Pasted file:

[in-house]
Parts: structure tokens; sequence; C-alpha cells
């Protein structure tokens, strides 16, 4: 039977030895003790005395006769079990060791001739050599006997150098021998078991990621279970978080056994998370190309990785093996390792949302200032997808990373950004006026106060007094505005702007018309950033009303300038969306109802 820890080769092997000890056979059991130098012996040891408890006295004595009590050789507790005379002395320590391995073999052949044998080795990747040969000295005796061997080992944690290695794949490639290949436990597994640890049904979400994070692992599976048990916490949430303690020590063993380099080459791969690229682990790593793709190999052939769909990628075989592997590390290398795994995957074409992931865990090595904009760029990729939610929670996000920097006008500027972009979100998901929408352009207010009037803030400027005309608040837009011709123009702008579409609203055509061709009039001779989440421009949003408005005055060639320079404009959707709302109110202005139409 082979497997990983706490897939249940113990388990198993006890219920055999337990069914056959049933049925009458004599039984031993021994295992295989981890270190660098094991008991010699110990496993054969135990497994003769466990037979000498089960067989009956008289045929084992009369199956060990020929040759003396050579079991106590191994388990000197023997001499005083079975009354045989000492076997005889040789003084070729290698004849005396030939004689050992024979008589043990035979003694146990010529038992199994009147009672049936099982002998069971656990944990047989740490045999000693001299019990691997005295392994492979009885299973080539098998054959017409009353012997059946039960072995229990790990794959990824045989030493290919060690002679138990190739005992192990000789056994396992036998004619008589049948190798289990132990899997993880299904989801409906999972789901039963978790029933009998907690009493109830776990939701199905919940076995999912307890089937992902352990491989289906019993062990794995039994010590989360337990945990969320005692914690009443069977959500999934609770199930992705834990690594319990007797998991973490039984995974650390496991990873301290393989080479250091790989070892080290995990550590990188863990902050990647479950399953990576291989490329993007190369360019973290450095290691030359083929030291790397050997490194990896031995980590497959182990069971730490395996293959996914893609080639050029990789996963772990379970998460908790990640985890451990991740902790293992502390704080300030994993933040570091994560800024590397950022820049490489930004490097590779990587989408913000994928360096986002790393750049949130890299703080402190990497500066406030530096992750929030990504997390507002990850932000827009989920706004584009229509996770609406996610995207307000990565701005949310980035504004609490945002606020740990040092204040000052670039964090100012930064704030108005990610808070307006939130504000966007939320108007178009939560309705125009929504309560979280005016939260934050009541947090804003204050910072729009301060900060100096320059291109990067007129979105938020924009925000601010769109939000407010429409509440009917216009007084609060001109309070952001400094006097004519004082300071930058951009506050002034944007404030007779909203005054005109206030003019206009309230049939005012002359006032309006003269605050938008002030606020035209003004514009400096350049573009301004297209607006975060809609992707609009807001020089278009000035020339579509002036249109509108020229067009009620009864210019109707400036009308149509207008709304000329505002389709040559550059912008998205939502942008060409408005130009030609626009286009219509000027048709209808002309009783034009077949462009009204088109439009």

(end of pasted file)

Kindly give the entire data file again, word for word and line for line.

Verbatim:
[in-house]
Parts: structure tokens; sequence; C-alpha cells
């Protein structure tokens, strides 16, 4: 039977030895003790005395006769079990060791001739050599006997150098021998078991990621279970978080056994998370190309990785093996390792949302200032997808990373950004006026106060007094505005702007018309950033009303300038969306109802 820890080769092997000890056979059991130098012996040891408890006295004595009590050789507790005379002395320590391995073999052949044998080795990747040969000295005796061997080992944690290695794949490639290949436990597994640890049904979400994070692992599976048990916490949430303690020590063993380099080459791969690229682990790593793709190999052939769909990628075989592997590390290398795994995957074409992931865990090595904009760029990729939610929670996000920097006008500027972009979100998901929408352009207010009037803030400027005309608040837009011709123009702008579409609203055509061709009039001779989440421009949003408005005055060639320079404009959707709302109110202005139409 082979497997990983706490897939249940113990388990198993006890219920055999337990069914056959049933049925009458004599039984031993021994295992295989981890270190660098094991008991010699110990496993054969135990497994003769466990037979000498089960067989009956008289045929084992009369199956060990020929040759003396050579079991106590191994388990000197023997001499005083079975009354045989000492076997005889040789003084070729290698004849005396030939004689050992024979008589043990035979003694146990010529038992199994009147009672049936099982002998069971656990944990047989740490045999000693001299019990691997005295392994492979009885299973080539098998054959017409009353012997059946039960072995229990790990794959990824045989030493290919060690002679138990190739005992192990000789056994396992036998004619008589049948190798289990132990899997993880299904989801409906999972789901039963978790029933009998907690009493109830776990939701199905919940076995999912307890089937992902352990491989289906019993062990794995039994010590989360337990945990969320005692914690009443069977959500999934609770199930992705834990690594319990007797998991973490039984995974650390496991990873301290393989080479250091790989070892080290995990550590990188863990902050990647479950399953990576291989490329993007190369360019973290450095290691030359083929030291790397050997490194990896031995980590497959182990069971730490395996293959996914893609080639050029990789996963772990379970998460908790990640985890451990991740902790293992502390704080300030994993933040570091994560800024590397950022820049490489930004490097590779990587989408913000994928360096986002790393750049949130890299703080402190990497500066406030530096992750929030990504997390507002990850932000827009989920706004584009229509996770609406996610995207307000990565701005949310980035504004609490945002606020740990040092204040000052670039964090100012930064704030108005990610808070307006939130504000966007939320108007178009939560309705125009929504309560979280005016939260934050009541947090804003204050910072729009301060900060100096320059291109990067007129979105938020924009925000601010769109939000407010429409509440009917216009007084609060001109309070952001400094006097004519004082300071930058951009506050002034944007404030007779909203005054005109206030003019206009309230049939005012002359006032309006003269605050938008002030606020035209003004514009400096350049573009301004297209607006975060809609992707609009807001020089278009000035020339579509002036249109509108020229067009009620009864210019109707400036009308149509207008709304000329505002389709040559550059912008998205939502942008060409408005130009030609626009286009219509000027048709209808002309009783034009077949462009009204088109439009």